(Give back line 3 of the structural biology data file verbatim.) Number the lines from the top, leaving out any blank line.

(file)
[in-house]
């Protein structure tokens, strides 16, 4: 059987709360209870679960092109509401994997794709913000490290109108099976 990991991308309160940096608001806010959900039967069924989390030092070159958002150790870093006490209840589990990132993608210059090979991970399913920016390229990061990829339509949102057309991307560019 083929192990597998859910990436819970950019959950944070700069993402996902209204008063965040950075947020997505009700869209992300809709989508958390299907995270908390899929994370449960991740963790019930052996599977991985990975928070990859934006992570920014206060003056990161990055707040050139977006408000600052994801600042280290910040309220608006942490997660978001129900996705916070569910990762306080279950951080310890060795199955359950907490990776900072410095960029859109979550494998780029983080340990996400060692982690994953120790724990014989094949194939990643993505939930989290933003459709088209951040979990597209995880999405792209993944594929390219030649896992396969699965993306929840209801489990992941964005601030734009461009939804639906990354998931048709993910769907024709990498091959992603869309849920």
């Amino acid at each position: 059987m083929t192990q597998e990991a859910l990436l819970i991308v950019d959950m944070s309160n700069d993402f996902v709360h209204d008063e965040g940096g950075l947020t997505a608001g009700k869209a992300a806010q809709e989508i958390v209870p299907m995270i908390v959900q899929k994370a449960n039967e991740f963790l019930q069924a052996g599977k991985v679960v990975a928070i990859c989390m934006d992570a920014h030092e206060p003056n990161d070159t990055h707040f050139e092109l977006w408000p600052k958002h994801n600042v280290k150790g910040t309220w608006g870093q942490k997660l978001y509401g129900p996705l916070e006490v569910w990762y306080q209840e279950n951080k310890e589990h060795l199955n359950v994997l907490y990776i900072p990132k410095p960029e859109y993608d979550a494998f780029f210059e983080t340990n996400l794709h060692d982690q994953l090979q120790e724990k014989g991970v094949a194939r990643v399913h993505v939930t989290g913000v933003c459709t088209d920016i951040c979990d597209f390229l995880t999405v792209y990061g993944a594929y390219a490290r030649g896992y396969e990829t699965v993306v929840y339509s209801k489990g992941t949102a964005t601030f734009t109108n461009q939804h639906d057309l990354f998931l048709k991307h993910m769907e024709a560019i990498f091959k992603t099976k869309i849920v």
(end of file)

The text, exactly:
């Amino acid at each position: 059987m083929t192990q597998e990991a859910l990436l819970i991308v950019d959950m944070s309160n700069d993402f996902v709360h209204d008063e965040g940096g950075l947020t997505a608001g009700k869209a992300a806010q809709e989508i958390v209870p299907m995270i908390v959900q899929k994370a449960n039967e991740f963790l019930q069924a052996g599977k991985v679960v990975a928070i990859c989390m934006d992570a920014h030092e206060p003056n990161d070159t990055h707040f050139e092109l977006w408000p600052k958002h994801n600042v280290k150790g910040t309220w608006g870093q942490k997660l978001y509401g129900p996705l916070e006490v569910w990762y306080q209840e279950n951080k310890e589990h060795l199955n359950v994997l907490y990776i900072p990132k410095p960029e859109y993608d979550a494998f780029f210059e983080t340990n996400l794709h060692d982690q994953l090979q120790e724990k014989g991970v094949a194939r990643v399913h993505v939930t989290g913000v933003c459709t088209d920016i951040c979990d597209f390229l995880t999405v792209y990061g993944a594929y390219a490290r030649g896992y396969e990829t699965v993306v929840y339509s209801k489990g992941t949102a964005t601030f734009t109108n461009q939804h639906d057309l990354f998931l048709k991307h993910m769907e024709a560019i990498f091959k992603t099976k869309i849920v």